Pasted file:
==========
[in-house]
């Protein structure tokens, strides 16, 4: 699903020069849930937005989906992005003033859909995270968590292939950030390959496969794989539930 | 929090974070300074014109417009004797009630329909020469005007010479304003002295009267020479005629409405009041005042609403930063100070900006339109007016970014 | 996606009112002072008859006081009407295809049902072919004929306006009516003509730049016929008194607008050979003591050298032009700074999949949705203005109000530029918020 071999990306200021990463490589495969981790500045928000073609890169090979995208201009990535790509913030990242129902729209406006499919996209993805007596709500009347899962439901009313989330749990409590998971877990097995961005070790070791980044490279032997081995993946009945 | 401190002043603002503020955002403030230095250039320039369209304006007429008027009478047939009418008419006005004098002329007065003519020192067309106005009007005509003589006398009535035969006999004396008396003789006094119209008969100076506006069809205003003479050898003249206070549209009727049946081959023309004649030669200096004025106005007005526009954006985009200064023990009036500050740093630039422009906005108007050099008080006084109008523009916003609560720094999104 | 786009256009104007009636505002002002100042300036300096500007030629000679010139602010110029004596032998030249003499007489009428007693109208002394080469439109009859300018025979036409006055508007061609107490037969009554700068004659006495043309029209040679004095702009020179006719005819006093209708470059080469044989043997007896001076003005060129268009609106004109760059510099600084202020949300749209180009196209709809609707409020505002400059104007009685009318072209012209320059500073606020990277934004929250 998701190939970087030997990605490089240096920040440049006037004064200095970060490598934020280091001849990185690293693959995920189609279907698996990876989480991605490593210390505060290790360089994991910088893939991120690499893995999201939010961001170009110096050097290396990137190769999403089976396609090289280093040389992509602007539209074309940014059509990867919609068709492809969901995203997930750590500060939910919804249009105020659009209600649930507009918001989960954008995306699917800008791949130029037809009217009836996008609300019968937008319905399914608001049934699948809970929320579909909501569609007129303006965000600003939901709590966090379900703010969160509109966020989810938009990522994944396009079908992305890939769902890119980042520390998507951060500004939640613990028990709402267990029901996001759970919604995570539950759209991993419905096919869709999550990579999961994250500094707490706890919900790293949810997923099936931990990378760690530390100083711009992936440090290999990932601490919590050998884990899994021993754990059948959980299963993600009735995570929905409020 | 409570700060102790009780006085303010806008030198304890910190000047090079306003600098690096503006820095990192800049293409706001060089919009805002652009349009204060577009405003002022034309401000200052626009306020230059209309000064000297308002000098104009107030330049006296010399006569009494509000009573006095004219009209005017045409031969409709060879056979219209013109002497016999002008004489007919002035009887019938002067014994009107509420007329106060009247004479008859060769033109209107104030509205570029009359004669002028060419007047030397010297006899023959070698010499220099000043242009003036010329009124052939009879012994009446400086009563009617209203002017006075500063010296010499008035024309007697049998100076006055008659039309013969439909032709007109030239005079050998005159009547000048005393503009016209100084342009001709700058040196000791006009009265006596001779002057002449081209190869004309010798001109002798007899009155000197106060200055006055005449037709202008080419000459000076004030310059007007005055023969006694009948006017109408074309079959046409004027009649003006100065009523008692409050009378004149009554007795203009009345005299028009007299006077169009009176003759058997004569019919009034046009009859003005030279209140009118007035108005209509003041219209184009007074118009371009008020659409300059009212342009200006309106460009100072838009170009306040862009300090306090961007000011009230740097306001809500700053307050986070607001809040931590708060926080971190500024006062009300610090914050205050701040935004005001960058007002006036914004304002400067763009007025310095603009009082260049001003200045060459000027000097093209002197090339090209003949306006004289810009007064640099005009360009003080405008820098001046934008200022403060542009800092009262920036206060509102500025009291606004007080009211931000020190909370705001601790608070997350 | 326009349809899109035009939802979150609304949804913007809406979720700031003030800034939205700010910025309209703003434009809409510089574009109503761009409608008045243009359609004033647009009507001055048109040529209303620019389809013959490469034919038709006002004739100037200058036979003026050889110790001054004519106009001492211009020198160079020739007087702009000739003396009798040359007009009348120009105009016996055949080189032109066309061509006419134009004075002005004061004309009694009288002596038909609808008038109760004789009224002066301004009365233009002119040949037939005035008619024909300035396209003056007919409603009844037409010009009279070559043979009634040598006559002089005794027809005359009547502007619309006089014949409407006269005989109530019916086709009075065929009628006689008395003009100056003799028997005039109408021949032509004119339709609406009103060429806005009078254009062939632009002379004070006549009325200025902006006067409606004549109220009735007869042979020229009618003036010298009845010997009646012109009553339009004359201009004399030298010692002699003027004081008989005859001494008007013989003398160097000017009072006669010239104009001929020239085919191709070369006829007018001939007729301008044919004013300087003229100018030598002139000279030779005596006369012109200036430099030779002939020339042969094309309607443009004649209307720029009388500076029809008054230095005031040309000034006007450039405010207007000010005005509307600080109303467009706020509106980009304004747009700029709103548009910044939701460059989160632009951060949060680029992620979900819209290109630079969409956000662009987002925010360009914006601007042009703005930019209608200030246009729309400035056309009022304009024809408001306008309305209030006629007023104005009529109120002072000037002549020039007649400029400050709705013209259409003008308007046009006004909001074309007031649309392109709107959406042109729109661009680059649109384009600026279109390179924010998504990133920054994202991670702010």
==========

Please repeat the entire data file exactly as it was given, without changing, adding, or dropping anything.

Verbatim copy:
[in-house]
């Protein structure tokens, strides 16, 4: 699903020069849930937005989906992005003033859909995270968590292939950030390959496969794989539930 | 929090974070300074014109417009004797009630329909020469005007010479304003002295009267020479005629409405009041005042609403930063100070900006339109007016970014 | 996606009112002072008859006081009407295809049902072919004929306006009516003509730049016929008194607008050979003591050298032009700074999949949705203005109000530029918020 071999990306200021990463490589495969981790500045928000073609890169090979995208201009990535790509913030990242129902729209406006499919996209993805007596709500009347899962439901009313989330749990409590998971877990097995961005070790070791980044490279032997081995993946009945 | 401190002043603002503020955002403030230095250039320039369209304006007429008027009478047939009418008419006005004098002329007065003519020192067309106005009007005509003589006398009535035969006999004396008396003789006094119209008969100076506006069809205003003479050898003249206070549209009727049946081959023309004649030669200096004025106005007005526009954006985009200064023990009036500050740093630039422009906005108007050099008080006084109008523009916003609560720094999104 | 786009256009104007009636505002002002100042300036300096500007030629000679010139602010110029004596032998030249003499007489009428007693109208002394080469439109009859300018025979036409006055508007061609107490037969009554700068004659006495043309029209040679004095702009020179006719005819006093209708470059080469044989043997007896001076003005060129268009609106004109760059510099600084202020949300749209180009196209709809609707409020505002400059104007009685009318072209012209320059500073606020990277934004929250 998701190939970087030997990605490089240096920040440049006037004064200095970060490598934020280091001849990185690293693959995920189609279907698996990876989480991605490593210390505060290790360089994991910088893939991120690499893995999201939010961001170009110096050097290396990137190769999403089976396609090289280093040389992509602007539209074309940014059509990867919609068709492809969901995203997930750590500060939910919804249009105020659009209600649930507009918001989960954008995306699917800008791949130029037809009217009836996008609300019968937008319905399914608001049934699948809970929320579909909501569609007129303006965000600003939901709590966090379900703010969160509109966020989810938009990522994944396009079908992305890939769902890119980042520390998507951060500004939640613990028990709402267990029901996001759970919604995570539950759209991993419905096919869709999550990579999961994250500094707490706890919900790293949810997923099936931990990378760690530390100083711009992936440090290999990932601490919590050998884990899994021993754990059948959980299963993600009735995570929905409020 | 409570700060102790009780006085303010806008030198304890910190000047090079306003600098690096503006820095990192800049293409706001060089919009805002652009349009204060577009405003002022034309401000200052626009306020230059209309000064000297308002000098104009107030330049006296010399006569009494509000009573006095004219009209005017045409031969409709060879056979219209013109002497016999002008004489007919002035009887019938002067014994009107509420007329106060009247004479008859060769033109209107104030509205570029009359004669002028060419007047030397010297006899023959070698010499220099000043242009003036010329009124052939009879012994009446400086009563009617209203002017006075500063010296010499008035024309007697049998100076006055008659039309013969439909032709007109030239005079050998005159009547000048005393503009016209100084342009001709700058040196000791006009009265006596001779002057002449081209190869004309010798001109002798007899009155000197106060200055006055005449037709202008080419000459000076004030310059007007005055023969006694009948006017109408074309079959046409004027009649003006100065009523008692409050009378004149009554007795203009009345005299028009007299006077169009009176003759058997004569019919009034046009009859003005030279209140009118007035108005209509003041219209184009007074118009371009008020659409300059009212342009200006309106460009100072838009170009306040862009300090306090961007000011009230740097306001809500700053307050986070607001809040931590708060926080971190500024006062009300610090914050205050701040935004005001960058007002006036914004304002400067763009007025310095603009009082260049001003200045060459000027000097093209002197090339090209003949306006004289810009007064640099005009360009003080405008820098001046934008200022403060542009800092009262920036206060509102500025009291606004007080009211931000020190909370705001601790608070997350 | 326009349809899109035009939802979150609304949804913007809406979720700031003030800034939205700010910025309209703003434009809409510089574009109503761009409608008045243009359609004033647009009507001055048109040529209303620019389809013959490469034919038709006002004739100037200058036979003026050889110790001054004519106009001492211009020198160079020739007087702009000739003396009798040359007009009348120009105009016996055949080189032109066309061509006419134009004075002005004061004309009694009288002596038909609808008038109760004789009224002066301004009365233009002119040949037939005035008619024909300035396209003056007919409603009844037409010009009279070559043979009634040598006559002089005794027809005359009547502007619309006089014949409407006269005989109530019916086709009075065929009628006689008395003009100056003799028997005039109408021949032509004119339709609406009103060429806005009078254009062939632009002379004070006549009325200025902006006067409606004549109220009735007869042979020229009618003036010298009845010997009646012109009553339009004359201009004399030298010692002699003027004081008989005859001494008007013989003398160097000017009072006669010239104009001929020239085919191709070369006829007018001939007729301008044919004013300087003229100018030598002139000279030779005596006369012109200036430099030779002939020339042969094309309607443009004649209307720029009388500076029809008054230095005031040309000034006007450039405010207007000010005005509307600080109303467009706020509106980009304004747009700029709103548009910044939701460059989160632009951060949060680029992620979900819209290109630079969409956000662009987002925010360009914006601007042009703005930019209608200030246009729309400035056309009022304009024809408001306008309305209030006629007023104005009529109120002072000037002549020039007649400029400050709705013209259409003008308007046009006004909001074309007031649309392109709107959406042109729109661009680059649109384009600026279109390179924010998504990133920054994202991670702010």